HOWTO Paint: Female Tiefling Druid

painted figure of a female tiefling druid for tabletop games

This is a 3D printed resin figure of a female tiefling druid (with forest scene base) from BiteTheBullet Studio. I’m going to show you the steps I used to paint it.

I used a gray automotive spray-paint primer on the resin model so that I could still see all of the details while painting, because this is a VERY detailed model for 28mm scale! (You can buy it in larger scales which would make painting a bit easier….)


I painted the cloak first as the inside is the hardest part to reach. I used a navy blue base coat for the shadowed regions, followed by bright blue on the outside folds and turquoise lines around the edges. I put all three blue colors on right after one another and did a bit of wet blending between them. (Although I touched up the turquoise on the outside edges after it was dry.) Finally, I decided the navy blue wasn’t dark enough, so I used black wash in the inner folds, which also helped tie together the navy and bright blue.


Next, I painted the skin with a slightly watered down cherry cobbler, and didn’t worry too much if I went “outside the lines” as none of the skin was in contact with the cloak.


After that dried, I used black wash on the skin to darken it up, and Liquitex cerulean blue dots for the eyes.


I used a metallic sequin black on her horns, a Turquoise on the stone in the staff, and Liquitex Titanium White on a few areas such as the flame that I planned on washing with colors.


I wet blended brown (shadow areas) and golden brown (highlights) on the pants, mostly avoiding the areas I’d painted white earlier.

I used olive green, grass green, and mint green on the shirt. After the shirt had dried, I washed the entire thing with a green wash to blend some of my color transitions. At this point I also started to add layers of Liquitex transparent Fluorescent Green to the flame and areas around it. Assume that I brushed on a new layer with every step for the next 5-6 steps….it took many layers before I was happy with the result.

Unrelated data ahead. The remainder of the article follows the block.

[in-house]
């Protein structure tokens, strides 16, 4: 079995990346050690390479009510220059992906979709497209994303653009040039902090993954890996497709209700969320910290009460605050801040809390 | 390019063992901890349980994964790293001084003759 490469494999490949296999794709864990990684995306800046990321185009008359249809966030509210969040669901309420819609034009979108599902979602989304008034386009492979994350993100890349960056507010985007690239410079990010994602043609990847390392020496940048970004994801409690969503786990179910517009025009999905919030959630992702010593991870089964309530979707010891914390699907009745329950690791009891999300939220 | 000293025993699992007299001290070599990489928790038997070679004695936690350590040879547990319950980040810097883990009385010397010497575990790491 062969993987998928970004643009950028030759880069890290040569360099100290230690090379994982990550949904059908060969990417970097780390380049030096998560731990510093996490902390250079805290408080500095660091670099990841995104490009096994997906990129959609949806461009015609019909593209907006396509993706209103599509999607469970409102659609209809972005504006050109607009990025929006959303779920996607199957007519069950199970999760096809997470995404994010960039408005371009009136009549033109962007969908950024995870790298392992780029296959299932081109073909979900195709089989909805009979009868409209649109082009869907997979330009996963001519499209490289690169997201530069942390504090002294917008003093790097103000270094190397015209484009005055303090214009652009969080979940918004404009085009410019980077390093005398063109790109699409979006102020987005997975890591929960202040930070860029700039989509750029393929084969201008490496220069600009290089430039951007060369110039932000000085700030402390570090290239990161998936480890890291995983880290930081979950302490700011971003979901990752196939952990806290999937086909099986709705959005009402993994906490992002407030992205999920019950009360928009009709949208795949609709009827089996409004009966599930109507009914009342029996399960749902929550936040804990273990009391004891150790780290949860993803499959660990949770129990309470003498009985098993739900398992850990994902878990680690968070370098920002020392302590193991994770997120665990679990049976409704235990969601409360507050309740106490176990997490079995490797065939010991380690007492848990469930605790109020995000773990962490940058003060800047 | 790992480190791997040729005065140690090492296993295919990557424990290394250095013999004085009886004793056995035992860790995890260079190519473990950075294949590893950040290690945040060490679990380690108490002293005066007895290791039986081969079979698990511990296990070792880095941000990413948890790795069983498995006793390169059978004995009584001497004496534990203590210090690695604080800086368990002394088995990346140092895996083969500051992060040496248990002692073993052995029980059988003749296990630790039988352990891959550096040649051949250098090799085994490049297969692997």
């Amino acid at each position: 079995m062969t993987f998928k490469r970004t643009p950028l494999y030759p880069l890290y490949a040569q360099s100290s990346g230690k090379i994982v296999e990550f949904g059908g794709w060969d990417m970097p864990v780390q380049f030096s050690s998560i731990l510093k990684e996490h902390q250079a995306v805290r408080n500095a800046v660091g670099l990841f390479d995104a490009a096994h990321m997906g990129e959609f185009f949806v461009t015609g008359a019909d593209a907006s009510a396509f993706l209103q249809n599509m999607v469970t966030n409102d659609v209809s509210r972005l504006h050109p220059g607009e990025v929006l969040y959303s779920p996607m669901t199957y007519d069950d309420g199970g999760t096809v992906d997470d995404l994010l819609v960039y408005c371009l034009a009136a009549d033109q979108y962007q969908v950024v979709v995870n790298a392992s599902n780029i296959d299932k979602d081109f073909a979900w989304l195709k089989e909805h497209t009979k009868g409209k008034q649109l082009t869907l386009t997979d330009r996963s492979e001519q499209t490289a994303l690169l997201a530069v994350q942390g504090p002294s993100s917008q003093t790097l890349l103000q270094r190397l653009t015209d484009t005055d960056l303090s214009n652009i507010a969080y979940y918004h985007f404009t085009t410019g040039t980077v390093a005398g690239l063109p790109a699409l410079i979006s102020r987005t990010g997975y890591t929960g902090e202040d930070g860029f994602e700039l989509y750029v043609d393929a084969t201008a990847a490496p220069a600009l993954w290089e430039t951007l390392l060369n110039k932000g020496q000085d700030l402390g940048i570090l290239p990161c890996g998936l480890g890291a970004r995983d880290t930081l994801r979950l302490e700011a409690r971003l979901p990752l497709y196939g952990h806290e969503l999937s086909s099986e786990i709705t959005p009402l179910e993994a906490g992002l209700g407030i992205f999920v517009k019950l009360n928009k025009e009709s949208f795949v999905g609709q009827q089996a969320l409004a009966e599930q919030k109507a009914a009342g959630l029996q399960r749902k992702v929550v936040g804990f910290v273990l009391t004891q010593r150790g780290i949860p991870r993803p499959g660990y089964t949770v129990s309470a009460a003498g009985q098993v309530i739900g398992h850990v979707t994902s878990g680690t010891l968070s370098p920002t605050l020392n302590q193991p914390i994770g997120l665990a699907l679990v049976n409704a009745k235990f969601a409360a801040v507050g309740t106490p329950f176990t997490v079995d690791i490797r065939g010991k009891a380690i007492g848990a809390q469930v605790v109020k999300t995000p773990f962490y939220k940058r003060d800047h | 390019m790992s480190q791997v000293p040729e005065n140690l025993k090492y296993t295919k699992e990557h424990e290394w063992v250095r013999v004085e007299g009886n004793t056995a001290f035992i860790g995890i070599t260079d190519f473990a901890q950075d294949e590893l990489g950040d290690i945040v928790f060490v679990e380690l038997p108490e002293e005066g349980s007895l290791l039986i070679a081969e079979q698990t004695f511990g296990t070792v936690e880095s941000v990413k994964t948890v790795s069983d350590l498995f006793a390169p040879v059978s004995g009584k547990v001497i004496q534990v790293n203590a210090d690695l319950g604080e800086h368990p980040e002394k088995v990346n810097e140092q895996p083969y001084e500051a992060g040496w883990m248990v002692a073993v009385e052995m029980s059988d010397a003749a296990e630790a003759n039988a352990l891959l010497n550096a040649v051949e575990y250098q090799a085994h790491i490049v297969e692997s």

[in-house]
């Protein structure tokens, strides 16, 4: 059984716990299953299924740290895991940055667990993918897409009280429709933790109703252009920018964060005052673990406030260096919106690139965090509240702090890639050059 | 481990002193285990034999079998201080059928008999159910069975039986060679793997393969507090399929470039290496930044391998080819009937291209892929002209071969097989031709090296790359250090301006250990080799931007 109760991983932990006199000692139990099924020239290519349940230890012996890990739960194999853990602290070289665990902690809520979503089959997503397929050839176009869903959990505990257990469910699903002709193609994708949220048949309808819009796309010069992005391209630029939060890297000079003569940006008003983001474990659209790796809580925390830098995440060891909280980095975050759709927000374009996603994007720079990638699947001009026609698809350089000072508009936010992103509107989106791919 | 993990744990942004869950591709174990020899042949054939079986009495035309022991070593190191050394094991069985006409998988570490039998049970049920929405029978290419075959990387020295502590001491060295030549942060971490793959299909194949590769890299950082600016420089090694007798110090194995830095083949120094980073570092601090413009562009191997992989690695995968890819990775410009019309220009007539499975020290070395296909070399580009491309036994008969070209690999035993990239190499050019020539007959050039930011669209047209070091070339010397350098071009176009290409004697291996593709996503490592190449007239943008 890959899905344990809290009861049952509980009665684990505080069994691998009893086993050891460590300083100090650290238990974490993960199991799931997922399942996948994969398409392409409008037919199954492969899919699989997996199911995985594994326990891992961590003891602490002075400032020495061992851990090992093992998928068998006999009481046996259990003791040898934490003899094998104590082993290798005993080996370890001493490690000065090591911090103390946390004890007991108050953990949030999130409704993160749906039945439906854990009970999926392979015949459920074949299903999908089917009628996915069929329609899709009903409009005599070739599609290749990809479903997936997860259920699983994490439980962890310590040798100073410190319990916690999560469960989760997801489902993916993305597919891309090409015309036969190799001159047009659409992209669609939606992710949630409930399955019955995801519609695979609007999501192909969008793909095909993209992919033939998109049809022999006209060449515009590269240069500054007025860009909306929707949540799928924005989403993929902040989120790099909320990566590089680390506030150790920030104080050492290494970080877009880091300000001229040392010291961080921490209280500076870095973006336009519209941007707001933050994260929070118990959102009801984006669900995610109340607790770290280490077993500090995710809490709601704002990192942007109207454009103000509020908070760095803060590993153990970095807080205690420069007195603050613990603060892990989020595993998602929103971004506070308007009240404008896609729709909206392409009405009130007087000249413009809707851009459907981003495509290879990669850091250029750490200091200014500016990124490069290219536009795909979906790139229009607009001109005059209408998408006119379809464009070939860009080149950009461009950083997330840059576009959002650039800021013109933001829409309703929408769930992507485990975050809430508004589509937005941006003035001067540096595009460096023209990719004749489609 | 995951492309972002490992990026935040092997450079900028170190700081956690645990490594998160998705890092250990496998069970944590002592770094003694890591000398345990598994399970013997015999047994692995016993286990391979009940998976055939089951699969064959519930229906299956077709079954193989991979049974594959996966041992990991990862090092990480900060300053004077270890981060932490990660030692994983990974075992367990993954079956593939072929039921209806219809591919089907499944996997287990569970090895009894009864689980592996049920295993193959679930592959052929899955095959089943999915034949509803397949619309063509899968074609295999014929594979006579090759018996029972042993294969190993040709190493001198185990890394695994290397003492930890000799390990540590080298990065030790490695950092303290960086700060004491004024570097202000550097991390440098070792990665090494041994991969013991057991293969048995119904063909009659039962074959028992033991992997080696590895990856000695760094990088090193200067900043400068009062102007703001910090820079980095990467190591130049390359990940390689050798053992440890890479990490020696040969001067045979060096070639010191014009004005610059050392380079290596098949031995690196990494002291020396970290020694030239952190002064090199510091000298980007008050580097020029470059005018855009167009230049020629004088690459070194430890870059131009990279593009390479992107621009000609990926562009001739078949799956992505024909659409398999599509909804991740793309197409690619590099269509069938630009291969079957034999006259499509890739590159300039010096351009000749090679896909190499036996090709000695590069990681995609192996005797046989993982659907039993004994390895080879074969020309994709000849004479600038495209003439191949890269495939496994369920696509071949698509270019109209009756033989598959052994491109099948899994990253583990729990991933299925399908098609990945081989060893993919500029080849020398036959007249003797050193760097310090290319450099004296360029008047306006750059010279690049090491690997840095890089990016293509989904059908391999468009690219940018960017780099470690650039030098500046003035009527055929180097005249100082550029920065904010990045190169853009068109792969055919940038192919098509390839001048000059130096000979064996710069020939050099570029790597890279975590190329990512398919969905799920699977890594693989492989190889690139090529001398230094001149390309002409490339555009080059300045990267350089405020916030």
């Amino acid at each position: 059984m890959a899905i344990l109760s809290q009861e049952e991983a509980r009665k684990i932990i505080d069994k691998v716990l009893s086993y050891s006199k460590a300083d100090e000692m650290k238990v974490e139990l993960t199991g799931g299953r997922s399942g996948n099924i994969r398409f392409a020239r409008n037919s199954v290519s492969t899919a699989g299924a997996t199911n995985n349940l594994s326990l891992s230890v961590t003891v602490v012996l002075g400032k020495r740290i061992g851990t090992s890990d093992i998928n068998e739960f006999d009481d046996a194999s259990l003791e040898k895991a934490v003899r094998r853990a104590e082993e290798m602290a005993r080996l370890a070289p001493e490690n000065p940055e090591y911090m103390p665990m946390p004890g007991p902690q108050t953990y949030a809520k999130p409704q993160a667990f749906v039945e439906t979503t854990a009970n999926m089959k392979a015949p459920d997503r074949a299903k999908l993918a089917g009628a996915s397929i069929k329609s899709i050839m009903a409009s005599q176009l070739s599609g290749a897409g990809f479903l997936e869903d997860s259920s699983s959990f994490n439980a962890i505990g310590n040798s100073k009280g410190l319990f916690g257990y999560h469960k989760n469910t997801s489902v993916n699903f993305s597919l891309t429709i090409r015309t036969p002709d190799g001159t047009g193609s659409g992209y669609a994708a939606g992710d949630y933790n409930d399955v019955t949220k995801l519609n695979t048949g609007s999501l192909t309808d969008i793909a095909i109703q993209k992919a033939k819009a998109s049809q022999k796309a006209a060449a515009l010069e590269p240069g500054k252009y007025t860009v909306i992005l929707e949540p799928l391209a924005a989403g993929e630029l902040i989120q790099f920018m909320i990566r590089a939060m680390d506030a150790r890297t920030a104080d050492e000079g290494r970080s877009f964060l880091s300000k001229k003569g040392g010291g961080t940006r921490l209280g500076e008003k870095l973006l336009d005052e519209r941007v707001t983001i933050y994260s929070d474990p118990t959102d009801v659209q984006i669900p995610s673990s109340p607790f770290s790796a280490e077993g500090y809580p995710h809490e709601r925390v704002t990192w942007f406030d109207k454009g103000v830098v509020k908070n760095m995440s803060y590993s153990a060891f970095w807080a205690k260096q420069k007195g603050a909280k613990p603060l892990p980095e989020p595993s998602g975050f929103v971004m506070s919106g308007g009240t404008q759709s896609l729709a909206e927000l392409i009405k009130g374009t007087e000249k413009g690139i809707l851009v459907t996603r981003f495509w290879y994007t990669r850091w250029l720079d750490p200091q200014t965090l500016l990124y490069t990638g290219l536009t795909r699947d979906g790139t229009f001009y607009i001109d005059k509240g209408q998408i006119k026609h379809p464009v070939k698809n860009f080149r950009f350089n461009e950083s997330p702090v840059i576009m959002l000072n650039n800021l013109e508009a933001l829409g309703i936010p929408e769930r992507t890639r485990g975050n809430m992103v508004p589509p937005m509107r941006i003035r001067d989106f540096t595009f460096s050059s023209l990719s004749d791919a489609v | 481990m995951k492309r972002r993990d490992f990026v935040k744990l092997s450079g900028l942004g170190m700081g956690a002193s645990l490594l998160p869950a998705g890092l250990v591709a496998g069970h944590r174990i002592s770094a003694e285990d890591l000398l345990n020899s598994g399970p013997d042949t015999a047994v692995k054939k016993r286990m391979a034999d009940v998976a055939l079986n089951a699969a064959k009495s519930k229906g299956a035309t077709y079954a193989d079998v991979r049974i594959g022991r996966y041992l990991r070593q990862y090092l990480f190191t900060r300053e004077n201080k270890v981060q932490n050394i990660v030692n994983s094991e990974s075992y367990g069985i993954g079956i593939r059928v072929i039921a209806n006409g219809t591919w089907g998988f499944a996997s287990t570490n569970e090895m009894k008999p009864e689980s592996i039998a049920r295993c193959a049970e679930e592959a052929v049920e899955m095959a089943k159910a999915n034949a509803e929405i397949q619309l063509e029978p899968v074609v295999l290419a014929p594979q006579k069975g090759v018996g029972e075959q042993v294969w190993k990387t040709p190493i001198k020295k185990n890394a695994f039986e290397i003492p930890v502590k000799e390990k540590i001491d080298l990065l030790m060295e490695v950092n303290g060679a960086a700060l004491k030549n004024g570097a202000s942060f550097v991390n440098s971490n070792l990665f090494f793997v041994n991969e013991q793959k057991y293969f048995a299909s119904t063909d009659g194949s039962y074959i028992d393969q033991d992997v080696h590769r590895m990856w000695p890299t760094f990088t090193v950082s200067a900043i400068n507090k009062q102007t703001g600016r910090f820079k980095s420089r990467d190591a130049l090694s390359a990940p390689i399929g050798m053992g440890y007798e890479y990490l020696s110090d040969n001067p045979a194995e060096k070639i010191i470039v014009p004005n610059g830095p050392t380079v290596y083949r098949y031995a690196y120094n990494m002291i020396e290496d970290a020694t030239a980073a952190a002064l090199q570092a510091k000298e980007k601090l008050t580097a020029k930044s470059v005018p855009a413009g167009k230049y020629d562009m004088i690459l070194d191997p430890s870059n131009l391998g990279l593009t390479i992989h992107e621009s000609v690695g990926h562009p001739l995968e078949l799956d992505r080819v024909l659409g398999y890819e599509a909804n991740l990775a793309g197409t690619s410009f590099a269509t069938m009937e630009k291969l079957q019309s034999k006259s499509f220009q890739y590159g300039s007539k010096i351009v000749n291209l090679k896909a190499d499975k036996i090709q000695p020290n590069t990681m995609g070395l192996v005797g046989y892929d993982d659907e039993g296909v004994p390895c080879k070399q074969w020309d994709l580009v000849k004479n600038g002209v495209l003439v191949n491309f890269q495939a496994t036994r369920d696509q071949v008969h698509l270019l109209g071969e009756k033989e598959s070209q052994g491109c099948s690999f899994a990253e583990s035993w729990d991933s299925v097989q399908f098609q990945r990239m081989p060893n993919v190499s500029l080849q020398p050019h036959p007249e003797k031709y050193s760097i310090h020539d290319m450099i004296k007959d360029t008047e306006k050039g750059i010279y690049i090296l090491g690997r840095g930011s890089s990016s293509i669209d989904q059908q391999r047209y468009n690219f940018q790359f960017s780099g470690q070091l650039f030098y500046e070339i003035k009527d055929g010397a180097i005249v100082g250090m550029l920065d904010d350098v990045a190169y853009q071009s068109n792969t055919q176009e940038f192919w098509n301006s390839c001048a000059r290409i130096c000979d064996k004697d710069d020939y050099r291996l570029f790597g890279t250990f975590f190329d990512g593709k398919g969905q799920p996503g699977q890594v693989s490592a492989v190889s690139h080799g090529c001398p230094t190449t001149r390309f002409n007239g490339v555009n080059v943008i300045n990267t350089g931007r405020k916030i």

I painted the staff a dark “real brown”, as well as her belt knife handle.


Then I used a black wash on the wolf skin cape (it worked very well directly over the gray primer) as well as on the wooden staff to bring out the wood grain texture in the resin print.


I used a Sepia Shade wash on the middle third of the wolf pelt to make it less monochromatic, and used dots of black on the eyes of the wolf head.


I used metallic silver to detail the belt knife hilt and the chain on her right leg.


I decided that the wood grain wasn’t showing up well enough at 28mm scale, so I free-handed some beige “country twill” onto the wooden staff to give it more visual interest.


But, I decided it was a bit light, so I did a green wash over the staff to darken things up and make it more “Drudic” in general. (If in doubt, wash it out!)


I decided I needed a light hair color against all that dark red skin and black horns, and since blond wouldn’t really work, I decided to go with a reddish orange. This started out with a dark orange base coat….

…followed by a red wash……

…finished off with neon orange highlights over-brushed onto the highlight areas.


I used a vanilla colored “vintage white” to highlight all of the ruffles and feathers.

I used a drop of metallic gold for the broach or clasp that is holding these feathers to her cloak, and in this photo you can also see how 5-6 layers of transparent fluorescent green is really starting to take shape on the flame. (Note that I also used a few layers on her arm and cloak near the flame for a bit of Object Source Lighting effect…)


Remember those boots I had been avoiding as they were stuck to my “painting handle”? I flipped the figure onto the back so I could use “true brown” on the boots, and golden brown on the “wrap” around the fluffy stuff, which I painted vanilla. I also used an umber wash on both the wrap and the boot leather.

And here is the final result:

Did you notice that I completely forgot to paint the leaves on the top of the staff? So did I until after spray painting with a clear coat and taking these photos…scroll back up to the top of this post to see the final result after I painted green acrylic onto the leaves over the clear coat!

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